The High Court also referred to VAT Practice Note No. 4 and SARS Ruling No. 87 prescribing when an estate agent must account for VAT collected on his commission, i.e. when the commission is actually paid to the agent or when he issues a separate invoice to the seller for the commission payable, whichever is the earlier.The magistrate was therefore wrong to find that MCC's liability for output tax arose at the time the service was rendered,because MCC did not invoice for the sacrificed commissions—nor did it receive payment of the sacrificed commissions.

The High Court found that there was no evidence to support the finding of the Magistrate's Court that van Heerden had the required intent regarding the non-payment of VAT by MCC when he completed the VAT returns.

The High Court also considered the alternative charge of theft, and stated that a crime of theft is committed by unlawfully and intentionally appropriating someone else's property.A failure to pay a debt—even if it causes the creditor to suffer loss—does not constitute a crime of theft. It therefore found that there was no evidence that van Heerden collected the sacrificed commissions on which the VAT would have been payable, and that a conviction on a charge of theft could not be sustained.

Van Heerden was also acquitted from the alternative charges of having committed offences in terms of Section 58 and 59 of the VAT Act.With regard to the charge of having fraudulently misrepresented to SARS that Logoprops was entitled to claim VAT on the Links Golf Club membership fees, van Heerden was acquitted on the basis the State failed to prove that the fee paid for Links membership was disqualified from input tax credit by Section 17(2)(b) of the VAT Act,and that the VAT return in which the input tax was claimed was not completed by van Heerden.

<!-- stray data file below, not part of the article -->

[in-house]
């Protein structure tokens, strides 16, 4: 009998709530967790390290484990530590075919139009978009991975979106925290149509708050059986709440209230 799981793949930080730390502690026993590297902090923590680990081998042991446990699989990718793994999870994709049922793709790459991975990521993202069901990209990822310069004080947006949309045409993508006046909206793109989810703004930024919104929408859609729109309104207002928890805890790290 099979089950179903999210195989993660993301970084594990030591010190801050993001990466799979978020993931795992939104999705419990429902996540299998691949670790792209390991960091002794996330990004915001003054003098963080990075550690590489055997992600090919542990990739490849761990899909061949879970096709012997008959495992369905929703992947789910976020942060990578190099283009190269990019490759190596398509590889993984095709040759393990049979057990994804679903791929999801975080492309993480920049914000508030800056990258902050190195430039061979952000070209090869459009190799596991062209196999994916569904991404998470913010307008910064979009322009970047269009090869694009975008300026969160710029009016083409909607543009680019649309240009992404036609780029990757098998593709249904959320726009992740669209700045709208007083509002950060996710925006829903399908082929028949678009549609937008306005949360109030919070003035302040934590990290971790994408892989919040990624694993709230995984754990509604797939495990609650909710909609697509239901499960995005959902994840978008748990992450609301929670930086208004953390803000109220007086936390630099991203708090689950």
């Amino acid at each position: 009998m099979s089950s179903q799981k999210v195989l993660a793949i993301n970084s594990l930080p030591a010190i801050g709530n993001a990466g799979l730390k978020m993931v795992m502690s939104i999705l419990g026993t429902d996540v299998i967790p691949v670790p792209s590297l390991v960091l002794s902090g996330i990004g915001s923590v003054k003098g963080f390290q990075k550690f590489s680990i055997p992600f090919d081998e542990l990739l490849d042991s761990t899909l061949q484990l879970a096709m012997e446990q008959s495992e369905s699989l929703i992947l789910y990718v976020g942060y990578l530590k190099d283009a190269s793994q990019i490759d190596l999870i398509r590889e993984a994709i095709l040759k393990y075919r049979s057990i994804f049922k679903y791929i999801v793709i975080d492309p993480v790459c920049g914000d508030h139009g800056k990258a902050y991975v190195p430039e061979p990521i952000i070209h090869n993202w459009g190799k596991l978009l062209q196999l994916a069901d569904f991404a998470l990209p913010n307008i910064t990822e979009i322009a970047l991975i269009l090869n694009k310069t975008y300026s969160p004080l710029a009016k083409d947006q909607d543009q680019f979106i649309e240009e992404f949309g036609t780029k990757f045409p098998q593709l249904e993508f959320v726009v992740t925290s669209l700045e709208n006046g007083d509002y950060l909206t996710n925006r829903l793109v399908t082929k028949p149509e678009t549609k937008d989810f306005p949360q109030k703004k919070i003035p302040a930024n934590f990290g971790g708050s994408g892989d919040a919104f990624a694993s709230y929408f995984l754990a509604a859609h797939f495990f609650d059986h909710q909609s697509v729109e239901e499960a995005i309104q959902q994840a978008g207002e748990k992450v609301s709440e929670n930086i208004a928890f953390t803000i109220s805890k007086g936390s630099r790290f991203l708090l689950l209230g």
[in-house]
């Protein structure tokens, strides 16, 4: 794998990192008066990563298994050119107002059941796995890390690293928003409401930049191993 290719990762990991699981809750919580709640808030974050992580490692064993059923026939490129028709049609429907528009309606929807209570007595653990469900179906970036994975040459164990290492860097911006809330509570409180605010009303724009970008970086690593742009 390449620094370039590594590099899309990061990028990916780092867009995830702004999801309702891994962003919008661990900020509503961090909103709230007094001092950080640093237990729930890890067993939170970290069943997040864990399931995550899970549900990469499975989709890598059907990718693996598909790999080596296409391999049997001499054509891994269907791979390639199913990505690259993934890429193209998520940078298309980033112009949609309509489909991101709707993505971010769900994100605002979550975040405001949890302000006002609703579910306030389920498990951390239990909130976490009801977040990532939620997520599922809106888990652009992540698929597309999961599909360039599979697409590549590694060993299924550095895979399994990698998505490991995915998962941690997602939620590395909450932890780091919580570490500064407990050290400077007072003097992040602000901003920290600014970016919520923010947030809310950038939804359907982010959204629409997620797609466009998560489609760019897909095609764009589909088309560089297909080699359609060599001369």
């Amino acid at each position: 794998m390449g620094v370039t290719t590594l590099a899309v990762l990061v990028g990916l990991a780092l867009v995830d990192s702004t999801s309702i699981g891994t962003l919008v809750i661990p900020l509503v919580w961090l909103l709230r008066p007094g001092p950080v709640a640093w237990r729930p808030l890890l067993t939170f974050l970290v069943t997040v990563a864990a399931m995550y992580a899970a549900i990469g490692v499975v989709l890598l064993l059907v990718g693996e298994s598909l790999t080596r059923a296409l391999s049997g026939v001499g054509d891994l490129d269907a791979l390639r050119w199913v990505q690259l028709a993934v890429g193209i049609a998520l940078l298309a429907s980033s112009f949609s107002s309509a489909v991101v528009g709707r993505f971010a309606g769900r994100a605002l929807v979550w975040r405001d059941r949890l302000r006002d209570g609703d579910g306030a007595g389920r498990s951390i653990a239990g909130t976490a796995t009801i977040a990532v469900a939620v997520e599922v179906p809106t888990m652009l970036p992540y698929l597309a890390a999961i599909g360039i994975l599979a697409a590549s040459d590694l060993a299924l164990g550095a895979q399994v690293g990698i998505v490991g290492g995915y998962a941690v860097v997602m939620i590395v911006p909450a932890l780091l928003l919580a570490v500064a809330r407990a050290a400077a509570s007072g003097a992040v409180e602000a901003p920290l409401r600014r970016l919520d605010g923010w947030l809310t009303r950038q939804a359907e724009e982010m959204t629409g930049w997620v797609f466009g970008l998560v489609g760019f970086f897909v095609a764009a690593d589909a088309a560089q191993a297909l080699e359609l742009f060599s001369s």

Although both le Roux and van Heerden were both fully vindicated,they were, no doubt, severely traumatised by the trials and the sentences imposed by the Magistrate's Court.However, this case shows how important it is that any person who is involved with the completion and submission of VAT returns—even if it is on behalf of another entity or person—should exercise extreme care to ensure that the VAT return submitted is accurate and complete in every sense.

Source: By Gerhard Badenhorst and Karen Delport (Tax breaks)


Section 240A of the Tax Administration Act, 2011 (as amended) requires that all tax practitioners register with a recognized controlling body before 1 July 2013. It is a criminal offense to not register with both a recognized controlling body and SARS.


The Act requires that a minimum academic and practical requirments be set to register with a controlling body. Click here for the minimum requirements of SAIT.